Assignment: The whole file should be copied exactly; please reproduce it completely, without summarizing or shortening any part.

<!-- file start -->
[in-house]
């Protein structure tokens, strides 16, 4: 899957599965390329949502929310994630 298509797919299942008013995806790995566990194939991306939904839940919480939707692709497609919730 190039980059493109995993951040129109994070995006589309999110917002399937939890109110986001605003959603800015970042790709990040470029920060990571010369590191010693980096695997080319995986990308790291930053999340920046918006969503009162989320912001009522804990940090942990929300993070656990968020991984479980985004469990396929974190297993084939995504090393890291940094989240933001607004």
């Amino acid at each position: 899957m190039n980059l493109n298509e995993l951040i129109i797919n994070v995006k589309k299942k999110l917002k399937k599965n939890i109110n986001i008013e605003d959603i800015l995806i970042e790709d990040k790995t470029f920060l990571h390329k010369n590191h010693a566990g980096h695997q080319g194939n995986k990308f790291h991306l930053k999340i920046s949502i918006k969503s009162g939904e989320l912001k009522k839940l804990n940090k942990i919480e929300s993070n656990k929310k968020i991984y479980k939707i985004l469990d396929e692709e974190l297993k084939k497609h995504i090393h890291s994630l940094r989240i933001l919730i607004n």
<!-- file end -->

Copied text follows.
[in-house]
């Protein structure tokens, strides 16, 4: 899957599965390329949502929310994630 298509797919299942008013995806790995566990194939991306939904839940919480939707692709497609919730 190039980059493109995993951040129109994070995006589309999110917002399937939890109110986001605003959603800015970042790709990040470029920060990571010369590191010693980096695997080319995986990308790291930053999340920046918006969503009162989320912001009522804990940090942990929300993070656990968020991984479980985004469990396929974190297993084939995504090393890291940094989240933001607004």
């Amino acid at each position: 899957m190039n980059l493109n298509e995993l951040i129109i797919n994070v995006k589309k299942k999110l917002k399937k599965n939890i109110n986001i008013e605003d959603i800015l995806i970042e790709d990040k790995t470029f920060l990571h390329k010369n590191h010693a566990g980096h695997q080319g194939n995986k990308f790291h991306l930053k999340i920046s949502i918006k969503s009162g939904e989320l912001k009522k839940l804990n940090k942990i919480e929300s993070n656990k929310k968020i991984y479980k939707i985004l469990d396929e692709e974190l297993k084939k497609h995504i090393h890291s994630l940094r989240i933001l919730i607004n």